Small-headed Elaenia (Elaenia sordida) – Elaenia sordida is split (9.2) from Highland Elaenia based on mtDNA genetics and vocals (Rheindt et al. 2008, Minns 2017, HBW, SACC 806). ENG Small-headed Elaenia follows SACC.

Ceara Woodcreeper (Xiphorhynchus atlanticus) ©HBW

Ceara? Woodcreeper (Xiphorhynchus atlanticus) –  Split of monotypic Ceara? Woodcreeper is based on genetic, morphological and vocal distinctions. ENG: Ceara?
Biak Whistler (Pachycephala [Colluricincla] melanorhyncha) – The endemic Biak Little ‘Shrikethrush’ C. m. melanorhyncha is a whistler, sister to Pachycephala phaionota. Elevated from ssp Colluricincla to species of Pachycephala. Rename
Little Shrikethrush spp (Colluricincla) spp – The following splits (9.2) of subspecies groups of the [Arafura] Little Shrikethrush species complex are based on genetics and morphology, Schodde pers. comm).
Variable Shrikethrush (Colluricincla fortis) – Split (9.2) of Variable Shrikethrush includes ssp trobriandi and despecta (with neos and superflua)
Waigeo Shrikethrush (Colluricincla affinis) – Split Waigeo Shrikethrush is monotypic
Mamberamo Shrikethrush (Colluricincla obscura) – Split (9.2) of Mamberamo Shrikethrush includes ssp hybridus
Tagula Shrikethrush (Colluricincla discolor) – Split (9.2) monotypic Tagula Shrikethrush
Sepik-Ramu Shrikethrush (Colluricincla tappenbecki) – Split (9.2) of Sepik-Ramu Shrikethrush C. tappenbecki includes ssp madaraszi and maeandrina.
Rufous Shrikethrush (Colluricincla rufogaster) – Split (9.2) of Rufous Shrikethrush includes ssp griseata and goodsoni. Ssp aelptes and normani are included in goodsoni; gouldii and synaptica are included in nominate rufogaster.
Hill Blue Flycatcher (Cyornis whitei) – C. whitei is split (9.2) from C. banyumas based on genetics and vocalizations. Includes subspecies lekhakuni, deignani, coerulifrons. Note transfer of established English name Hill Blue Flycatcher to C. whitei.
Indochinese Blue Flycatcher (Cyornis sumatrensis) – Widespread Indochinese Blue Flycatcher is split (9.2) from Tickell’s Blue Flycatcher based on morphology and vocalizations. Includes sumatrensis, indochina, lamprus.
Morotai White-eye (Zosterops dehaani) – Split of Morotai White-eye Z. dehaani from Cream-throated White-eye is based on distinct plumage, exceptional dawn song and submontane/montane ecology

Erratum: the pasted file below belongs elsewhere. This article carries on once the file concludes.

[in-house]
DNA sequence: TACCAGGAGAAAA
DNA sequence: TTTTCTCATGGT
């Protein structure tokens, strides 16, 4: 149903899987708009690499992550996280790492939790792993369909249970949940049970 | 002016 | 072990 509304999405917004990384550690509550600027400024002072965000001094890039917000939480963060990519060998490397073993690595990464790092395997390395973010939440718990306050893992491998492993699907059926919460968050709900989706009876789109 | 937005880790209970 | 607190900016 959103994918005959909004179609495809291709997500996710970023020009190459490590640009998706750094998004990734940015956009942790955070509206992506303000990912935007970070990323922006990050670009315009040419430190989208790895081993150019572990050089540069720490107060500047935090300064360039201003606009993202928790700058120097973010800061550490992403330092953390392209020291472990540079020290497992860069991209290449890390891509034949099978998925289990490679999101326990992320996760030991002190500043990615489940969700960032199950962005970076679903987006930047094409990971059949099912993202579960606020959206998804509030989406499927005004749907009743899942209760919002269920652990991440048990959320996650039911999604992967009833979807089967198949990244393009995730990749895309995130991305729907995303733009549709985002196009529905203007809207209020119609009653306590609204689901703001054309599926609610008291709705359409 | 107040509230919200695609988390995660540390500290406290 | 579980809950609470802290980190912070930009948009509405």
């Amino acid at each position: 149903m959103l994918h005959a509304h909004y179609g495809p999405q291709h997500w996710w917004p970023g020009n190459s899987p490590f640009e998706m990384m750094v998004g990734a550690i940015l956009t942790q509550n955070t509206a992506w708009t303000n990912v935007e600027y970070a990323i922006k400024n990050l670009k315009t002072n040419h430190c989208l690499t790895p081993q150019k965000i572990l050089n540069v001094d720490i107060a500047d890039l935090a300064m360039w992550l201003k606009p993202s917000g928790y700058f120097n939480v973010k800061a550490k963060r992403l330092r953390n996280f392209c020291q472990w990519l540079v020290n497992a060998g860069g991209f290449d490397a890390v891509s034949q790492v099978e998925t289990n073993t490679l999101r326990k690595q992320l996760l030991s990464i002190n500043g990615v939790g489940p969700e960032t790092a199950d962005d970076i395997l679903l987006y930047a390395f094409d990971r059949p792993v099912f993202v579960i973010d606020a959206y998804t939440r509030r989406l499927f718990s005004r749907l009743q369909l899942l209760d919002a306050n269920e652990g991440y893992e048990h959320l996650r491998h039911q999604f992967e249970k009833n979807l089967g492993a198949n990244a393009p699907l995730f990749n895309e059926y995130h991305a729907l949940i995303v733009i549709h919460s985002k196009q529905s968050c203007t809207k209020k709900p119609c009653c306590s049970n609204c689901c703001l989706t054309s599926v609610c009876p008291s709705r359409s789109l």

Wakatobi White-eye (Zosterops flavissimus) – Split of Wakatobi White-eye is based on morphology, genetics, and vocalizations (O’Connell et al. 2019)
Campina Thrush (Turdus arthuri) – Split (9.2) of Campina Thrush T. arthuri from Black-billed Thrush T. ignobilis is based on sympatry without intergradation at two Colombian localities.
Pantepui Thrush (Turdus murinus) – Pantepui Thrush is split (9.2) from Black-billed Thrush T. ignobilis based on genetic divergence
Yucatan Gnatcatcher (Polioptila albiventri) – Split (9.2) of Yucatan Gnatcatcher P. albiventris from White-lored Gnatcatcher is based on genetic and vocal distinctions
Nicholson’s Pipit (Anthus nicholsoni) – Split (9.2) of South African pops of Long-billed Pipit is based on their allopatric distributions (southern and East African populations separated by ca. 1 800 km), their non-migratory nature and their high cyt b sequence divergence values. Includes palliditinctus, leucocraspedon, petricolus, and primarius.


Barbery Falcon now Perregrine Falcon ©Drew Avery

Barbary Falcon now Perregrine Falcon (Falco peregrinus pelegrinoides) ssp©Drew Avery

Deleted Species (I can only find 4)
Schouteden’s Swift (Schoutedenapus schoutedeni) DEL AL Scarce Swift S. myioptilus Deemed to be darker juvenile or sub-adult Scarce Swifts subspecies chapini (Fishpool 2019)
Barbary Falcon (Falco pelegrinoides)SSP of Peregrine Falcon F. peregrinus Barbary Falcon (including subspecies babylonicus) is genetically similar to other subspecies of Peregrine Falcon and treated thus. Demoted back to SSP
Negro Stipple-throated Antwren (Epinecrophylla pyrrhonota)SSP Negro Stipple-throated Antwren was split from [Napo] Stipple-throated Antwren, but vocalizations are identical and morphological differences slight. Demoted back to SSP
Yasuni Antwren (Epinecrophylla fjeldsaai) – SSP Yasuni Stipple-throated Antwren was split from [Napo] Stipple-throated Antwren, but vocalizations are identical and morphological differences slight. Demoted back to SSP

“He determines and counts the number of the stars; He calls them all by their names. Great is our Lord and of great power; His understanding is inexhaustible and boundless.” (Psalms 147:4-5 AMP)

If the Lord knows the names of all the stars, I wonder what names He calls the Birds by?

Still need to rework the Indexes – Stay Tuned

White-Eye Changes from I.O.C. Ver 9.1

Japanese White-eye (Zosterops japonicus) by W Kwong

Japanese White-eye now the Warbling White-eye (Zosterops japonicus) by W Kwong

“Keep me as the apple of the eye, hide me under the shadow of thy wings,” (Psalms 17:8 KJV)

Now that all the indexes are updated, I thought you might find it interesting what they did to the White-eye family. The they are part of the Zosteropidae family. Wikipedia gives this about them: